I believe my role as a grandmother is to keep my mouth shut. I sure didn’t want my parents trying to interfere with what I thought was best for my two children.
My approach worked pretty well while the grandkids were infants and toddlers. Now they are between six and nine. I babysit them regularly on the weekends.
We all spent President’s week together on a great vacation. Except those kids only had their faces out of their electronic devices to swim and sleep. (I know the oldest one was in there playing games long after his little sisters fell asleep.) They were even plugged in during dinner.
It drove me crazy! I felt such a disconnection among all of us. Of course, my daughter was on her phone a lot too, so it’s pretty easy to know where they’ve learned this.
I told myself to cool it, it’s the way of the world now and that it isn’t my place to stick my nose into it. But I fear the next time we spend this kind of time together, I might explode. I just think it’s terrible. Why don’t their parents see it?
Please tell me how to keep my mouth shut?
Biting tongue off
Yikes! No wonder you are about to bite off your tongue! I’m sorry that what should have been a fun vacation week was so nerve wracking for you.
I think you’re on the right track. Neither your children or grandchildren want to hear about the perils of electronics. (If they ask you, however, have at it, in a respectful way!) Every generation confronts differences and it’s best if responses are tempered.
But you can establish some ground rules for your home, no matter how old the visitor might be. (Yes, this means your daughter and son-in-law, since they are modeling behavior that is feeding into the problem for your grandchildren.)
Here is a new rule to consider implementing when your family visits: All electronic devices, phones, tablets, televisions, etc. are turned off when visiting. This includes the ones in your home that you live with. (Note that this also means you can’t skip into the den and check your email! Kids are quick to pick up an any consistencies.) Too drastic? You’re tree to make any exception you’d like, i.e. limited screen time, television after dinner or a DVD to watch. You decide.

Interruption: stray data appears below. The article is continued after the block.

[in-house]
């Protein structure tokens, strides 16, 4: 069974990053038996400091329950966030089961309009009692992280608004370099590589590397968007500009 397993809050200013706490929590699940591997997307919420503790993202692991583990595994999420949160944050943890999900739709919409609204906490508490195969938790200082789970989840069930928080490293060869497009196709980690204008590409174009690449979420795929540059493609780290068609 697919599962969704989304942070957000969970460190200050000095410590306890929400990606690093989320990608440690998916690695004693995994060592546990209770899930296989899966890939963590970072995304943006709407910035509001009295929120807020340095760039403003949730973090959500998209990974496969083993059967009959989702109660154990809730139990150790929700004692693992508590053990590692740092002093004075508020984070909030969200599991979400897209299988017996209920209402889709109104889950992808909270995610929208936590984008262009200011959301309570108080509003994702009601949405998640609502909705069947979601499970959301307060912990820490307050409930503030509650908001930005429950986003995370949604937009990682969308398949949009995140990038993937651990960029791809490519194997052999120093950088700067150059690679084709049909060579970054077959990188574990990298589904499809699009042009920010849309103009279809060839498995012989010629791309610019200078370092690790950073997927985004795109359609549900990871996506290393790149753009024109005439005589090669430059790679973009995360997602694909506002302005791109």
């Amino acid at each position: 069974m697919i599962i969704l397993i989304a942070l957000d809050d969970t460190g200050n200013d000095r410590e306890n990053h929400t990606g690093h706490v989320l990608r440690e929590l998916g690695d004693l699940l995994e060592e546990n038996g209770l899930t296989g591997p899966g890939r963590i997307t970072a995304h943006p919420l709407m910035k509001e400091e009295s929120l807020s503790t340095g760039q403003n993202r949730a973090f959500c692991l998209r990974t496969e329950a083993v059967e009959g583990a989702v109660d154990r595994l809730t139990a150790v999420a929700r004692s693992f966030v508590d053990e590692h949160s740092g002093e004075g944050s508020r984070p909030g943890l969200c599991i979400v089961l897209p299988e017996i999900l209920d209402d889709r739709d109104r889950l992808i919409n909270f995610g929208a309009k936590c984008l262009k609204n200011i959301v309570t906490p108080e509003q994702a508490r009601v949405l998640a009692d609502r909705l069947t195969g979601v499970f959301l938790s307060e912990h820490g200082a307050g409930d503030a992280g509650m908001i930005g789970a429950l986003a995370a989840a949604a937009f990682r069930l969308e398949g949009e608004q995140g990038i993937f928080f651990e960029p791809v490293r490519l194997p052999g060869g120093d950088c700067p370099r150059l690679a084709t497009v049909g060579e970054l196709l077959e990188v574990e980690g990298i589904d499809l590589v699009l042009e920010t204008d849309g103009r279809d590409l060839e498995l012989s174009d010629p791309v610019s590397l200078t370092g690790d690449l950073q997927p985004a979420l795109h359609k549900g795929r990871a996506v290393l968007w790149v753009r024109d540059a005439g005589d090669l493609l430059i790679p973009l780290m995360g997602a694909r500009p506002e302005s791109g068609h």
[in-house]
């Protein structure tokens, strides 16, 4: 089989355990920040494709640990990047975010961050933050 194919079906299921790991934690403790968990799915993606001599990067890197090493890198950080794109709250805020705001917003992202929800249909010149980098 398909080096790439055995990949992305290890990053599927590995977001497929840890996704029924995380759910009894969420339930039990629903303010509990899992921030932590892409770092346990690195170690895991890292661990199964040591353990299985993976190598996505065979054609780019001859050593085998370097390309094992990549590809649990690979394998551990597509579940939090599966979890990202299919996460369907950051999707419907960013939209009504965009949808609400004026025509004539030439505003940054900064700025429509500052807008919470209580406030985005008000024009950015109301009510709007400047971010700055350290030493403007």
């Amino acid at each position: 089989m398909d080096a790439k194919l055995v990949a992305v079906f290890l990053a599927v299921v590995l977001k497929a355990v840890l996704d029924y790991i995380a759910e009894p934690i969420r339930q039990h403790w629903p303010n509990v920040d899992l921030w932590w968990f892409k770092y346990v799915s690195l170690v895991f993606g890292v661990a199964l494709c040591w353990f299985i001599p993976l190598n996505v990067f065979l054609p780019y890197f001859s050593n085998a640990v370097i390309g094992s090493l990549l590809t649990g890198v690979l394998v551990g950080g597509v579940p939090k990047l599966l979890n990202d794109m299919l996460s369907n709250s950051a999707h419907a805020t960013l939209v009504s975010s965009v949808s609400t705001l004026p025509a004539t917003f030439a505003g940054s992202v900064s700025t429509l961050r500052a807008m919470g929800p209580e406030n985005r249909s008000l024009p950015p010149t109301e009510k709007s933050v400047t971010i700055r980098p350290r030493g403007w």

Now what? Will you have a revolt? Perhaps but everyone will survive! How? You will be offering a host of fun, challenging activities to keep those kids engaged. Plan things like: craft projects, cooking experiences, nature activities, physical games, science experiments, scavenger hunts, etc.
You will need to make sure they just have free time for exploration and creativity. Sure, they may howl, especially if they’ve already begun to lose the ability to entertain themselves, but it’s your house. Hang tight. Have plenty of ideas for them and all of the necessary materials.
Don’t blindside any of them with this. The next time you’re over at their home, explain the new approach. No finger pointing, no lectures. Say something like “You kids are growing up so fast. When we are together, I just want to soak up as much family time as we can” and then explain what you have in mind. Ask your daughter to respect your wishes, as you do hers.
It will be a whole other ball game when they are adolescents. Sadly, this is when grandchildren begin pulling away from adults. But grandparents often have an advantage over parents! Hopefully, if you can establish this approach now, it won’t feel all that odd to them in a few more years and you’ll be able to enjoy your connection in all its glory!